When a person is contemplating treatment for addiction, a common phenomenon is his or her fear of the unknown. With alcohol and drug abuse recovery, there are many unknowns. There are many fears. And with fear, there is anxiety, depression and the stress that floods the body, the mind and the senses.
One of the most powerful aspects of addiction is how the mind speaks to the user. To combat the damaging self-talk that often accompanies the recovery process, the treatment experts at TTC Care regularly recommend yoga as part of a well-rounded addiction rehabilitation program.
The benefits of yoga are plentiful, helping the patient gain strength and regenerate the natural connection between all three elements of humankind: body, mind and spirit.
Yoga Is Holistic Healing Practiced for Centuries
The practice of yoga was founded more than 2,000 years ago. It is a compilation of many simple disciplines originating from the Hindu culture that, when applied, are meant to take the participant to another place in the mind and spirit. Think of it as a virtual experience without the need for technology.
Yoga disciplines include specific:
- Body poses controlled and held for a time period
- Breathing that improves circulation and supports physical conditioning
- Meditations to transcend from pain to peace
As the science community has conducted more research and realized its health benefits, yoga is a sought-after, respected and mainstream alternative therapy for people searching to achieve and maintain greater well-being.
There are many clinical studies that address the value of yoga for patients undergoing addiction treatment and recovery. Researchers have published their findings in several complementary therapies publications, stating, “Yoga can be considered as a complementary therapy … for medical therapy in the treatment of anxiety disorders.”
In a randomized, controlled clinical trial, doctors’ findings revealed that “practicing yoga is more effective than physical therapy at reducing pain, anxiety and depression, and improving spinal mobility.”
Addiction Recovery Is, in Part, Spiritual
Pain drives addiction. The recovery process includes uncovering painful moments in the patient’s life, recounting traumatic events that occurred before the addiction began. But treatment and recovery are only as strong as the program’s ability to empower the patient and alleviate the pain. Yoga does both.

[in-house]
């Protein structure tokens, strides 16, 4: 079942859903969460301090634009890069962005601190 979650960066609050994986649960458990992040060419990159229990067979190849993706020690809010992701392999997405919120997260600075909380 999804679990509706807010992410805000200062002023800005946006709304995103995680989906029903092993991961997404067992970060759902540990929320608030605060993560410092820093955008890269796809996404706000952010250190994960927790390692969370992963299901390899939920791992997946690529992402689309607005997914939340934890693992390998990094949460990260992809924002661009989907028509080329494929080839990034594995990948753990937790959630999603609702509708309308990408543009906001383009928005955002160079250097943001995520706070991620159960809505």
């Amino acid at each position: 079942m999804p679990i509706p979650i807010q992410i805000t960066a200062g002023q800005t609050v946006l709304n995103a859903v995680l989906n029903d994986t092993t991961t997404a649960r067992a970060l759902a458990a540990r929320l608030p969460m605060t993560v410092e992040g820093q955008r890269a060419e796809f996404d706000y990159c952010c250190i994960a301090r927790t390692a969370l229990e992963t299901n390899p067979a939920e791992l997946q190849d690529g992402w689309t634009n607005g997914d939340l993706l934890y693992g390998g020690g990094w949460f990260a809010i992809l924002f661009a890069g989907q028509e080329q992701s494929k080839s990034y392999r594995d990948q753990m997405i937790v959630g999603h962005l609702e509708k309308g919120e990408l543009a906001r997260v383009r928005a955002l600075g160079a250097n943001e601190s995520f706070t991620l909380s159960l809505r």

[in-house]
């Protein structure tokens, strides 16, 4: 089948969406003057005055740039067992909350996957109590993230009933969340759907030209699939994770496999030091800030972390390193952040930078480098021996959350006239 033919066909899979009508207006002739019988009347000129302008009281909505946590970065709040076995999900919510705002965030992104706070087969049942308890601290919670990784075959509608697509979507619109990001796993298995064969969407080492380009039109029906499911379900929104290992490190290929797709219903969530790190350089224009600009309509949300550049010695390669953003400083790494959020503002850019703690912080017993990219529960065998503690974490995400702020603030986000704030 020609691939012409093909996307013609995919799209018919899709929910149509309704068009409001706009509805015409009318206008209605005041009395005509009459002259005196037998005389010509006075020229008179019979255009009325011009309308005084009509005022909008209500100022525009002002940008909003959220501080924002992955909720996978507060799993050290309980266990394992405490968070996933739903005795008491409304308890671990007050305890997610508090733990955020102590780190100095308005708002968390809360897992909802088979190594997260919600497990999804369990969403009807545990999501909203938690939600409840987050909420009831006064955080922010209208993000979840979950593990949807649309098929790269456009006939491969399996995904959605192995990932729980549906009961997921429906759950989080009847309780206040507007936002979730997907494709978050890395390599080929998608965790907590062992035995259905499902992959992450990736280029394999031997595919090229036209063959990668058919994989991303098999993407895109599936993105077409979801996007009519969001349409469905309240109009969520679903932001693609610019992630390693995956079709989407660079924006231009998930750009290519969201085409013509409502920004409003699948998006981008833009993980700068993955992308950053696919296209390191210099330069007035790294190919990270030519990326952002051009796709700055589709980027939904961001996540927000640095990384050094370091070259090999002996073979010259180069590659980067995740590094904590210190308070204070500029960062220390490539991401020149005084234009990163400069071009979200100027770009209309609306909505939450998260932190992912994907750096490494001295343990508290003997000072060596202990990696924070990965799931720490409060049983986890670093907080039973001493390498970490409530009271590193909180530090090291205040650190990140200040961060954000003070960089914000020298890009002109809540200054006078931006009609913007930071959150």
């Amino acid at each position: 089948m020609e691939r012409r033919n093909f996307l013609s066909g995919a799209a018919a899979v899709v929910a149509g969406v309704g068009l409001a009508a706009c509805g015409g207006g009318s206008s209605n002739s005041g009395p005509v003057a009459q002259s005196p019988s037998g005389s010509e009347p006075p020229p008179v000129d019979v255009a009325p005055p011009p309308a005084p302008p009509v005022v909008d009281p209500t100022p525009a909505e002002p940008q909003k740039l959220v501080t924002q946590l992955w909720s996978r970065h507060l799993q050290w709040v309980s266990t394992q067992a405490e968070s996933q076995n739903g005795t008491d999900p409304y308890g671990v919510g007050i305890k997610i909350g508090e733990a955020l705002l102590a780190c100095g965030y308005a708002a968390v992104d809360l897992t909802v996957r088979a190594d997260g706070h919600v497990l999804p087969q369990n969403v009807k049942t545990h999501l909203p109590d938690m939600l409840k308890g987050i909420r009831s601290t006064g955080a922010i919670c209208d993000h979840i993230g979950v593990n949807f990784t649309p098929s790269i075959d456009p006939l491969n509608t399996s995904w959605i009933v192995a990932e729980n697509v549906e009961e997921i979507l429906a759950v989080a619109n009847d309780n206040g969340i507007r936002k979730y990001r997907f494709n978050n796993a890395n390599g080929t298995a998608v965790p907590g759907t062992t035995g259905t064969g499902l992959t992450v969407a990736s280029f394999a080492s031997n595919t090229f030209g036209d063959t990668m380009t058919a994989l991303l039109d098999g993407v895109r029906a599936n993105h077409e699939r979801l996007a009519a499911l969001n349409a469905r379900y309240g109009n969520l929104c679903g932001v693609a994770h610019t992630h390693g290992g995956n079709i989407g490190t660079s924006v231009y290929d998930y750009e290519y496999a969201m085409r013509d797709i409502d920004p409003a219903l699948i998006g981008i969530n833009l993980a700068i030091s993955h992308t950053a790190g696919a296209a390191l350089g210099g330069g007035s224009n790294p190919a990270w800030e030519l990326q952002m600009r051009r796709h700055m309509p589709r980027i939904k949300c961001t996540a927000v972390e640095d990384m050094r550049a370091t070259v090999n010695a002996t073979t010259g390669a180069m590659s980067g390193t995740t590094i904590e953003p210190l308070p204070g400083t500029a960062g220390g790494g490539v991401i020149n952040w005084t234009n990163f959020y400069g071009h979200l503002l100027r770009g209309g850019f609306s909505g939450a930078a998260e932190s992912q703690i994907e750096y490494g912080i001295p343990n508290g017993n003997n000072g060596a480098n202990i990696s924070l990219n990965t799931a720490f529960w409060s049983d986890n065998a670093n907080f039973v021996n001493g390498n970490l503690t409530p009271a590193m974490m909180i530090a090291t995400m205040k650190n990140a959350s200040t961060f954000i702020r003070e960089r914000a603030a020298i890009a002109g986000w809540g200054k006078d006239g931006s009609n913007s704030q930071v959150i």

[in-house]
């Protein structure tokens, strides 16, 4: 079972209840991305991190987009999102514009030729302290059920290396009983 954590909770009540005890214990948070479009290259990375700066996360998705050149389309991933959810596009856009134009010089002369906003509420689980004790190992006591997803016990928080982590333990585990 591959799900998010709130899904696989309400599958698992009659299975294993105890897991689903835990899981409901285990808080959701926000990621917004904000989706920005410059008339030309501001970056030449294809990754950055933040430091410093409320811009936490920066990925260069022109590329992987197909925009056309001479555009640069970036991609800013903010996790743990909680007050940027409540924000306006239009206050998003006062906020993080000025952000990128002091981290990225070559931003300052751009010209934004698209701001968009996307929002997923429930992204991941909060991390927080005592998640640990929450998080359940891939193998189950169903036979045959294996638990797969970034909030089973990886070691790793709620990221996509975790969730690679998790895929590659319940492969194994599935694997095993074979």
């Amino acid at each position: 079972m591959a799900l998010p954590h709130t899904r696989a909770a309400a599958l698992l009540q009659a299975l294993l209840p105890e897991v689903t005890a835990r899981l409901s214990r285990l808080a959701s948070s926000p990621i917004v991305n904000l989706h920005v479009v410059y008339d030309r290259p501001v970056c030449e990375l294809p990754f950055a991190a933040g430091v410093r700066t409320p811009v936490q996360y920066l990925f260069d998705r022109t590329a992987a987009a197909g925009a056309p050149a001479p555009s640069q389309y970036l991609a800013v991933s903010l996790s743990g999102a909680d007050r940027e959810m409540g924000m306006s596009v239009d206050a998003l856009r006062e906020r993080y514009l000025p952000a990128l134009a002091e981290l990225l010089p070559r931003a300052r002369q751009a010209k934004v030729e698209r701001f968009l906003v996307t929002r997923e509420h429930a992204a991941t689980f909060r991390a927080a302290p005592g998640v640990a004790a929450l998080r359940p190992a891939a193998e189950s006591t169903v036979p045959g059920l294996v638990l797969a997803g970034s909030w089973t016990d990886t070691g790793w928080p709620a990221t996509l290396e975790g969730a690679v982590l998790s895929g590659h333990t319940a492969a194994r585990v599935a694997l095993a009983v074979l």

During a yoga session, participants can redirect their insecurities and destructive thoughts to arrive at their higher selves, a place also instrumental in our 12-step and faith-based programs.
Reaching the higher self is where the spiritual connection exists, providing a pathway to healing.
Yoga Provides Physical and Emotional Balance
Long-term drug or alcohol addiction can damage the nervous system. Anxiety, depression and other mental health disorders can arise too, known as dual diagnoses. Patients can face physical, emotional and behavioral challenges as a result.
From restless leg syndrome to difficulty in just sitting still, yoga provides the patient a way to calm and quiet the mind.
This practice involves the exercise of slow and relaxed breathing, measured and deliberate poses, and going from the conscious mind to the subconscious and beyond.
Through yoga, patients can feel the following results:
- Brain activity calms.
- Heart rhythm slows.
- The body’s core (mid-section) becomes more taut and strengthened.
- Overall emotional balance and stability improve.
Say ‘Om’ to Healthier Addiction Treatment
Through the teachings in yoga, self-discipline, respect and positive outlooks are realized. In addition, the practice helps minimize cravings and the risk of relapse. Patients learn new coping mechanisms to carry them through lifelong addiction recovery.
At TTC Care in southern Florida, we have found that yoga helps patients in addiction rehab enjoy and benefit from their recovery experience even more. To learn about how our holistic practices help restore hope and healing, reach out to our compassionate admissions counselors – available 24 hours a day, 7 days a week.